Vibratory finishing

Vibratory finishing

Vibratory finishing is a process used to remove burrs from large numbers of relatively small workpieces.

In this batch-type operation, specially shaped abrasive pellets of nonmetallic or metallic media are placed in a Vibratory tumbler along with the parts to be deburred. The vibratory tumbler is then vibrated using various mechanical means. The impact of individual abrasives and metal particles removes the burrs and sharp edges from the parts. Depending on the application this can be either a dry or wet process.

Vibratory tumblers

Vibratory tumblers have an action that is similar to filing. The cutting media surrounds the parts. The eccentric, rotating weight shakes the tube in a circular path during which the entire load is lifted up at an angle and then dropped. As the load is falling (but not actually airborne) the tub returns to an upward position, applying an upward and angular force that causes a shearing action where the parts and media rub against each other.

Generally speaking vibratory finishing systems tend to produce a very smooth finish because it really laps the parts. The vibratory tumbler will also cut inside a tube or cup shaped piece or any spot the media can reach. Since the load is moving as a unit, very fragile parts are quite safe in the vibrator. There is no tearing action or unequal forces that tend to bend and distort parts. The larger the parts or media are, the faster the cutting action.

The speed and amplitude of the machine controls the finish of the parts. Because of this it is variable on most machines. High speeds (1800 cycles per minute) and small amplitudes are used for fine finishes or delicate parts. Large amplitudes are used for heavier cutting, varying the speed according to the finish requirement. High speeds with large amplitudes can roll burrs in and even peed metal into holes and mushroom edges. The circulation of parts is best at higher speeds; therefore, heavy pieces are run best at higher speeds with moderate amplitudes of 1/8" to 3/32". [ [ Surface Finishing, Vibratory Finishing, Barrel Finishing, Tumbling Barrel, Vibratory Tumblers ] ]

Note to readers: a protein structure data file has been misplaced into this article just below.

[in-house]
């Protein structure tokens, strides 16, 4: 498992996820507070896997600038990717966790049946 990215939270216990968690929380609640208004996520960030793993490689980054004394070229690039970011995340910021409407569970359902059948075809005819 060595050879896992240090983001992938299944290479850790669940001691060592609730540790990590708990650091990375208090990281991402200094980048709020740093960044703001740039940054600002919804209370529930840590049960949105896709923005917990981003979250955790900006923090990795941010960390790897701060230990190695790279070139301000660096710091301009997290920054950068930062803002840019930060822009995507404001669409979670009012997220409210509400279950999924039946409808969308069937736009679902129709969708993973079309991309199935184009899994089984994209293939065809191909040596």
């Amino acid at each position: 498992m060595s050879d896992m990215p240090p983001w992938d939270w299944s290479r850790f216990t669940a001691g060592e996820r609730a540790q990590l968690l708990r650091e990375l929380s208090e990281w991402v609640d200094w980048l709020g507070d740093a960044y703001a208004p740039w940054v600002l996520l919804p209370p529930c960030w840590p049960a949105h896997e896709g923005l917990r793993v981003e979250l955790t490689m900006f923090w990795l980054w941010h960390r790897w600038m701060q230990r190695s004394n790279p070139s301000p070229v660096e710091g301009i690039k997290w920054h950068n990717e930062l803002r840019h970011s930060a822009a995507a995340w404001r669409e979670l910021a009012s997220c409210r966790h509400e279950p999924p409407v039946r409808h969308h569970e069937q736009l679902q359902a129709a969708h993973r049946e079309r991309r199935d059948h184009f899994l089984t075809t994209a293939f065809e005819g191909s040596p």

Media functions

*Cut - Media which cuts can remove burrs and smooth surfaces. As a carrier of abrasive grain, the large media pieces effectively increase the impact force of the abrasive on the metal part to be cut, thereby improving the efficiency of the abrasive. Cutting media develop dull, matte surfaces.

*Luster - Some grades of media are designed to promote luster on the surface of metal parts. These products are generally non-abrasive or have a very low degree of abrasiveness. They deburr by peening, rather than actually removing the burr. Media selection, therefore, will control the degree of surface luster, making the part bright and shiny or developing a very matte, dull surface characterized by a completely random scratch pattern, or anything in between.